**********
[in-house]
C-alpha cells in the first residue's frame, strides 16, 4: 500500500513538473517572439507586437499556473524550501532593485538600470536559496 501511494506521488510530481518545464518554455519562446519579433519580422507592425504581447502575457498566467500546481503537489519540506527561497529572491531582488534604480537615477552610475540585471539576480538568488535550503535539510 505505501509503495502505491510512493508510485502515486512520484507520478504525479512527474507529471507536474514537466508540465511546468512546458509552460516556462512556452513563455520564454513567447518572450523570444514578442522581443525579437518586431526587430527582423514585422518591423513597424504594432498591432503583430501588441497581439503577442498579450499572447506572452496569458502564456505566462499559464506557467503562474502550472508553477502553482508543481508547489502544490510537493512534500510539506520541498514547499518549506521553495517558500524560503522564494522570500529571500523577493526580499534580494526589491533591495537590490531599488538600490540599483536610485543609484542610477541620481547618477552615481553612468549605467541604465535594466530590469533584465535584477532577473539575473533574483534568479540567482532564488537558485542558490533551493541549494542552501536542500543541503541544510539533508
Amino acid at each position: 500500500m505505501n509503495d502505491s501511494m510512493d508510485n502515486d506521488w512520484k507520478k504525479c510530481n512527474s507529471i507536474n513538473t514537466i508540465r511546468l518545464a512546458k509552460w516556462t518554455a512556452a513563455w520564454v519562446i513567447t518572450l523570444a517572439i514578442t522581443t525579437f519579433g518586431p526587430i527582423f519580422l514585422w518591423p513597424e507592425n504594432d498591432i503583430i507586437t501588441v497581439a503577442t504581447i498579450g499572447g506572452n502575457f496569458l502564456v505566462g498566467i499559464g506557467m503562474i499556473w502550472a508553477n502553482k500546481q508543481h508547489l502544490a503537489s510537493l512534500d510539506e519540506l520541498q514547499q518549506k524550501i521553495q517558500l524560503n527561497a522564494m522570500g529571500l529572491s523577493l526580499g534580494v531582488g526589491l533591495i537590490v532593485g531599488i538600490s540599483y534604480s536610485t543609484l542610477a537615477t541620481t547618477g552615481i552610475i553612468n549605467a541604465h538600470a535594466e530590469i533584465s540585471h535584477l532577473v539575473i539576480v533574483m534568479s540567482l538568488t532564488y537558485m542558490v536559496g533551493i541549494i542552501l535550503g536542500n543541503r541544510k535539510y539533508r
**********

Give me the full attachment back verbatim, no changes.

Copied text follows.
[in-house]
C-alpha cells in the first residue's frame, strides 16, 4: 500500500513538473517572439507586437499556473524550501532593485538600470536559496 501511494506521488510530481518545464518554455519562446519579433519580422507592425504581447502575457498566467500546481503537489519540506527561497529572491531582488534604480537615477552610475540585471539576480538568488535550503535539510 505505501509503495502505491510512493508510485502515486512520484507520478504525479512527474507529471507536474514537466508540465511546468512546458509552460516556462512556452513563455520564454513567447518572450523570444514578442522581443525579437518586431526587430527582423514585422518591423513597424504594432498591432503583430501588441497581439503577442498579450499572447506572452496569458502564456505566462499559464506557467503562474502550472508553477502553482508543481508547489502544490510537493512534500510539506520541498514547499518549506521553495517558500524560503522564494522570500529571500523577493526580499534580494526589491533591495537590490531599488538600490540599483536610485543609484542610477541620481547618477552615481553612468549605467541604465535594466530590469533584465535584477532577473539575473533574483534568479540567482532564488537558485542558490533551493541549494542552501536542500543541503541544510539533508
Amino acid at each position: 500500500m505505501n509503495d502505491s501511494m510512493d508510485n502515486d506521488w512520484k507520478k504525479c510530481n512527474s507529471i507536474n513538473t514537466i508540465r511546468l518545464a512546458k509552460w516556462t518554455a512556452a513563455w520564454v519562446i513567447t518572450l523570444a517572439i514578442t522581443t525579437f519579433g518586431p526587430i527582423f519580422l514585422w518591423p513597424e507592425n504594432d498591432i503583430i507586437t501588441v497581439a503577442t504581447i498579450g499572447g506572452n502575457f496569458l502564456v505566462g498566467i499559464g506557467m503562474i499556473w502550472a508553477n502553482k500546481q508543481h508547489l502544490a503537489s510537493l512534500d510539506e519540506l520541498q514547499q518549506k524550501i521553495q517558500l524560503n527561497a522564494m522570500g529571500l529572491s523577493l526580499g534580494v531582488g526589491l533591495i537590490v532593485g531599488i538600490s540599483y534604480s536610485t543609484l542610477a537615477t541620481t547618477g552615481i552610475i553612468n549605467a541604465h538600470a535594466e530590469i533584465s540585471h535584477l532577473v539575473i539576480v533574483m534568479s540567482l538568488t532564488y537558485m542558490v536559496g533551493i541549494i542552501l535550503g536542500n543541503r541544510k535539510y539533508r